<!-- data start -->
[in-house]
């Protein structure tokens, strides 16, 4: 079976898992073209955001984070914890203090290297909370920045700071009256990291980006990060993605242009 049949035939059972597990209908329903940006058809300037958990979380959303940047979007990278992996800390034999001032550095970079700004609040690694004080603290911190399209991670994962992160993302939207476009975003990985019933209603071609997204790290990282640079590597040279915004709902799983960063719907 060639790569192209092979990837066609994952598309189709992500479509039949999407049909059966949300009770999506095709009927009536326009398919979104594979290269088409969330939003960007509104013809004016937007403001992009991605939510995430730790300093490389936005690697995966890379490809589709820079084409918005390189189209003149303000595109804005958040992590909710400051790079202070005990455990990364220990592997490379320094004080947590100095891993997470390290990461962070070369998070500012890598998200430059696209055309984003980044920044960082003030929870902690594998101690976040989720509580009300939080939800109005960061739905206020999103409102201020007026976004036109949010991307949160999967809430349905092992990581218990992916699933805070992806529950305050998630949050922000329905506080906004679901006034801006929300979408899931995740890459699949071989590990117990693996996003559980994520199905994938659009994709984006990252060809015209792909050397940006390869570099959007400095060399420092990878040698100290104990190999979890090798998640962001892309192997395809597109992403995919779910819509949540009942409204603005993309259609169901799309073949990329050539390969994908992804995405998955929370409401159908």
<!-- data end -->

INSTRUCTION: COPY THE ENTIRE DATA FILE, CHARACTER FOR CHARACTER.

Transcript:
[in-house]
């Protein structure tokens, strides 16, 4: 079976898992073209955001984070914890203090290297909370920045700071009256990291980006990060993605242009 049949035939059972597990209908329903940006058809300037958990979380959303940047979007990278992996800390034999001032550095970079700004609040690694004080603290911190399209991670994962992160993302939207476009975003990985019933209603071609997204790290990282640079590597040279915004709902799983960063719907 060639790569192209092979990837066609994952598309189709992500479509039949999407049909059966949300009770999506095709009927009536326009398919979104594979290269088409969330939003960007509104013809004016937007403001992009991605939510995430730790300093490389936005690697995966890379490809589709820079084409918005390189189209003149303000595109804005958040992590909710400051790079202070005990455990990364220990592997490379320094004080947590100095891993997470390290990461962070070369998070500012890598998200430059696209055309984003980044920044960082003030929870902690594998101690976040989720509580009300939080939800109005960061739905206020999103409102201020007026976004036109949010991307949160999967809430349905092992990581218990992916699933805070992806529950305050998630949050922000329905506080906004679901006034801006929300979408899931995740890459699949071989590990117990693996996003559980994520199905994938659009994709984006990252060809015209792909050397940006390869570099959007400095060399420092990878040698100290104990190999979890090798998640962001892309192997395809597109992403995919779910819509949540009942409204603005993309259609169901799309073949990329050539390969994908992804995405998955929370409401159908």